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Manually flashing the Android 4.2.2 OTA

The Android 4.2.2 update is just rolling out to select devices. If you don’t want to wait any longer, here are the instructions to flash it manually. There are different methods available like for instance using adb sideload when you don’t have root. However I have root and I’m always flashing new OTAs from ClockworkMod, so I’m describing this method only.

You need to have the following prerequisites:

  • The previous Android 4.2.1 is already running
  • ClockworkMod recovery (or a similar custom recovery) is already on your device
  • A computer with the adb tool available (I assume you have this already)
  • USB debugging is enabled on your device

If you have modified your system then you can’t flash the OTA. So first make sure that you have restored any framework modifications, undo any build.prop patches, and hopefully you didn’t delete any system apps (installing new system apps is fine, just don’t modify any existing files).

Now download the update ZIP for your device:

Galaxy Nexus GSM:

Nexus 4:

Nexus 7 WiFi:

Nexus 10:

Copy it to your SD card:

Galaxy Nexus:
adb push /sdcard/

Nexus 4:
adb push /sdcard/

Nexus 7:
adb push /sdcard/

Nexus 10:
adb push /sdcard/

And then reboot into recovery:

adb reboot recovery

Now select ‘install zip from sdcard’, ‘choose zip from ‘sdcard’, select ‘0/’ (this is the SD card for the device owner), and scroll down until you see the update ZIP. Select ‘Yes – Install’

This will take a while. When it has succeeded then select ‘Go back’ and ‘reboot system now’. The recovery will ask you to disable the stock recovery. If you don’t do this then you’ll lose your custom recovery after reboot, so choose:

Yes – Disable recovery flash

Now the recovery will ask you to fix root, so you wisely choose:

Yes – Fix root

Your system will reboot and you’ll enjoy the Android 4.2.2 experience. According to first reports on Google Plus this is now buttery smooth again!

Nexus 7 Android 4_2_2


Unlocked bootloaders and custom recoveries on Nexus devices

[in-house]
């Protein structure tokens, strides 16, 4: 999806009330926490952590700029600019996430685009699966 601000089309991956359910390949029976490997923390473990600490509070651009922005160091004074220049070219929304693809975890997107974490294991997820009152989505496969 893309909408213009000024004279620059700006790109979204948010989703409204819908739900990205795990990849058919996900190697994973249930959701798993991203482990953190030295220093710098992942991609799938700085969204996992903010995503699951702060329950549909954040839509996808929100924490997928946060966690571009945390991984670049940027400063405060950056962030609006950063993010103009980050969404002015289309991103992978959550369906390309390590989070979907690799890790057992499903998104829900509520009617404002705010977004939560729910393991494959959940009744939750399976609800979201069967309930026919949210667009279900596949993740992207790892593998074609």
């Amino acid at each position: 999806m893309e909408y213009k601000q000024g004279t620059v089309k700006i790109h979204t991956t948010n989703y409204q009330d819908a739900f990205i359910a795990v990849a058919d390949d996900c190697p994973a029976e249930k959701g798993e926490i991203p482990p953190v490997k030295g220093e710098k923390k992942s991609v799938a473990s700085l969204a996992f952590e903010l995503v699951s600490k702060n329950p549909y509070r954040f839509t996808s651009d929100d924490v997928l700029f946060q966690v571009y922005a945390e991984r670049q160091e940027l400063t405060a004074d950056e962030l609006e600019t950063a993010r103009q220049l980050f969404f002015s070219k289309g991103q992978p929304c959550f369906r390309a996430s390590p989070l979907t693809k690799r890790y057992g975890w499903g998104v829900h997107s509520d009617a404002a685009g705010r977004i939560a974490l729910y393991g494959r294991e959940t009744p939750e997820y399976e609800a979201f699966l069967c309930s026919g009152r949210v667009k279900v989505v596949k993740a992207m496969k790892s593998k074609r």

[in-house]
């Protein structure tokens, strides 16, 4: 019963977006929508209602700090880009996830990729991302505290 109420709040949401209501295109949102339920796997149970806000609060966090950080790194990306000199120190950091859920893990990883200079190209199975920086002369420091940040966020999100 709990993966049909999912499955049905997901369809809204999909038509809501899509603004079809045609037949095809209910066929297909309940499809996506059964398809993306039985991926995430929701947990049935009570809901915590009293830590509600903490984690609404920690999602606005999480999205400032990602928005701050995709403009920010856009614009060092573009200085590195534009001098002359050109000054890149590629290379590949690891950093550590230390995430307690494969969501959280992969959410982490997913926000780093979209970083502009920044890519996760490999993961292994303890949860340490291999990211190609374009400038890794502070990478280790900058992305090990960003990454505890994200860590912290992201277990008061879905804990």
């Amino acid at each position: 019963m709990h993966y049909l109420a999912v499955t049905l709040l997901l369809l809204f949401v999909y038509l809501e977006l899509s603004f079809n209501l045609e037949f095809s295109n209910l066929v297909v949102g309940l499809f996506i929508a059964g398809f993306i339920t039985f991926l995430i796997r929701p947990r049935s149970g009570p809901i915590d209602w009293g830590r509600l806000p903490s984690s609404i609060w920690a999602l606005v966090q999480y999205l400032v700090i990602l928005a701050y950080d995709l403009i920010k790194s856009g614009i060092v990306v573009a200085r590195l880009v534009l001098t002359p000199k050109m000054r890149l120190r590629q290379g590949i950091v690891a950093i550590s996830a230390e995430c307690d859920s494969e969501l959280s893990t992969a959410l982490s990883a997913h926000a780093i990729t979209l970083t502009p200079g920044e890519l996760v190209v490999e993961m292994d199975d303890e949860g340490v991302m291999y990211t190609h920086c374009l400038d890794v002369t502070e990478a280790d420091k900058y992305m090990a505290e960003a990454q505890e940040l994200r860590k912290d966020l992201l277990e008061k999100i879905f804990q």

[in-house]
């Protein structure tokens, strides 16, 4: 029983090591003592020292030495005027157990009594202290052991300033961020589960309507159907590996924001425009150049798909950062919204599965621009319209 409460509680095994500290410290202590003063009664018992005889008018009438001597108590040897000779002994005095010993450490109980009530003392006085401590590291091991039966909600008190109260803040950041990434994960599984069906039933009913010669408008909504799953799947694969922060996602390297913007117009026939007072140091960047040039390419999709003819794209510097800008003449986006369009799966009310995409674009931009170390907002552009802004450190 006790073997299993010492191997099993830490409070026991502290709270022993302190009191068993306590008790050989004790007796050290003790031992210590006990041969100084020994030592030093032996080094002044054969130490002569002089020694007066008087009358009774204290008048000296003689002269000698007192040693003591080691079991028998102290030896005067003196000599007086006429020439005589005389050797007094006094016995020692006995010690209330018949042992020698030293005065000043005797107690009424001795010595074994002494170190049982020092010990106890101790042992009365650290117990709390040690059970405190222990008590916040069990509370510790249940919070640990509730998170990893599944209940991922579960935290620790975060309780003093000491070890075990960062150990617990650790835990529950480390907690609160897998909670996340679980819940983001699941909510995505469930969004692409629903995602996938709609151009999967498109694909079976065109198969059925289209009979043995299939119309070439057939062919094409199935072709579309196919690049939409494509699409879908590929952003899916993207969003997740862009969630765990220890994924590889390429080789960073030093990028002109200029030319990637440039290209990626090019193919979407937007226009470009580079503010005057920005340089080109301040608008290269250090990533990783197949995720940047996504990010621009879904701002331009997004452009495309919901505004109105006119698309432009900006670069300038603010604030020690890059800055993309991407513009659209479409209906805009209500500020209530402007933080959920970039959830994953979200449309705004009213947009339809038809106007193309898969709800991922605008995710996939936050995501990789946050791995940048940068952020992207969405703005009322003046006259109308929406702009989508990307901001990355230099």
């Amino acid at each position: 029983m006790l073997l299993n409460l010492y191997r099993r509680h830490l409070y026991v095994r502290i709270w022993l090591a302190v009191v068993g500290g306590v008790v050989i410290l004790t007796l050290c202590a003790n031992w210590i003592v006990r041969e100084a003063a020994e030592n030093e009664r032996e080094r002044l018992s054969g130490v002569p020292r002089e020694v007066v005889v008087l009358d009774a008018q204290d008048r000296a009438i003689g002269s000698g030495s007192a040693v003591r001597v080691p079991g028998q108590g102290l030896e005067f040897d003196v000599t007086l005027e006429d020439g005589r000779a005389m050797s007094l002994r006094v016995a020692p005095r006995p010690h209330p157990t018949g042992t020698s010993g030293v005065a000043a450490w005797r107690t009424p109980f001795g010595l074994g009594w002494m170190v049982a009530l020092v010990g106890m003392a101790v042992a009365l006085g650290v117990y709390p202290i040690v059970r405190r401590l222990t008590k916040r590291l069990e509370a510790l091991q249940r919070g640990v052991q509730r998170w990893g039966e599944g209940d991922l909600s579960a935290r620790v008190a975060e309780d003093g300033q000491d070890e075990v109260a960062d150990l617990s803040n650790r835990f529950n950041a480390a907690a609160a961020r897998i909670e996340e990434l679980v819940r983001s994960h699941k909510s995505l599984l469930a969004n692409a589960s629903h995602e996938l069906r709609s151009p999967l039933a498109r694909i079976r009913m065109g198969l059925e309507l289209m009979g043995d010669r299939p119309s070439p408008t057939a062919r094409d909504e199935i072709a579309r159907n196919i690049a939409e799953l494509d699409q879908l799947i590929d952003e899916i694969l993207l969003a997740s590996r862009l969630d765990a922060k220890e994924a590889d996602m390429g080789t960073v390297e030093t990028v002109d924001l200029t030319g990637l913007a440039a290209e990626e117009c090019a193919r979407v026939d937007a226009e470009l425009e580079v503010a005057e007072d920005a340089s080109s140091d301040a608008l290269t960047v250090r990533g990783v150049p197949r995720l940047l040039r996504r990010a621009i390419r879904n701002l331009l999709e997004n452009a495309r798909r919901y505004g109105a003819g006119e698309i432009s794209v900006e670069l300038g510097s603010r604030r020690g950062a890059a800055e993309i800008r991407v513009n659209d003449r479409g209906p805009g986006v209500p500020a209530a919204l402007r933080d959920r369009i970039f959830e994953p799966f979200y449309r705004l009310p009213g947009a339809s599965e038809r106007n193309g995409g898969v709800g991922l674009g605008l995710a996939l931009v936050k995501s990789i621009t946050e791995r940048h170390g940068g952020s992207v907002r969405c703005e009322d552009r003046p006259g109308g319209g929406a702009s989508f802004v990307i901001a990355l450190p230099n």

If you have ever rooted your Nexus device then you probably know that you first have to unlock your bootloader if you want to flash a new factory image or custom ROM. So here’s the famous:

fastboot oem unlock

fastboot oem unlock

Security issues

When unlocking your bootloader however your whole device data is wiped. But why is that? Actually when the bootloader is unlocked then you open all doors to the device. Even when your phone is locked with a pin code someone could still boot into the bootloader, flash a custom recovery, and from here be able to access your device data.

BootUnlocker to the rescue!

Ideally you unlock your bootloader, flash a new Nexus factory image and then re-lock your bootloader again. However if you need to flash another factory image two weeks later then you have to unlock your bootloader again and your device is first wiped before you can flash a new image.

But there’s an app for that! BootUnlocker allows to to lock/unlock your bootloader without the need to wipe your data. From a security perspective of course that makes only sense if you have applied a pin code, unlock pattern, or a similar protection.

Currently the app doesn’t work on all Nexus devices yet. Among the supported devices are the Galaxy Nexus, Nexus 4, or Nexus 10. The Nexus 7 is not supported because Asus have implemented some more security to their devices and don’t allow to modify the bootloader this easily.

But wait… what about Custom ROMs?

Typically you are using a custom recovery (ClockworkMod being the standard) which you are using for flashing your ROMs, framework modifications or be it only the latest Superuser binaries.

But unlike official factory images Custom ROMs can not be flashed from the bootloader. A custom recovery is needed that allows you to flash unsigned files.

Now even when you lock your bootloader (after flashing a Custom ROM) then you still got your doors wide open because everyone could just boot into recovery mode and use it to access your device.

I’m not saying this is so much of a critical issue and that you should immediately stop using custom ROMs but at least you should be aware of what you are doing! If you lose your Android phone then chances are good that a thief does not know about custom recoveries and the like. Nevertheless it still would be great if the device was more secure!

Possible solutions

Usually you are using the fastboot tool to flash a custom recovery:

fastboot flash recovery your_recovery_image

Alternatively the tool allows you to directly boot a custom recovery (without flashing it permanently). So you can boot into the recovery, do your business like usual, but on the next reboot you are back to the stock recovery:

fastboot boot your_recovery_image

This command only works if your bootloader is unlocked, but unfortunately it’s more complicated for you to access your recovery. Gone are the times when you could quickly boot into recovery to flash a zip!

Call for more security to Custom recoveries

In an ideal world you would have the best security together with the best possible freedom for yourself! It would be nice if you could use a Custom recovery but rely on the security that not everyone can use it! So here’s my call to all recovery developers:

Please add some kind of protection level to your custom recoveries! On every PC you can setup a password to protect CMOS settings so you can too! Adding a password protection would be so much of a better feature than big ugly styled touch buttons! Thank you!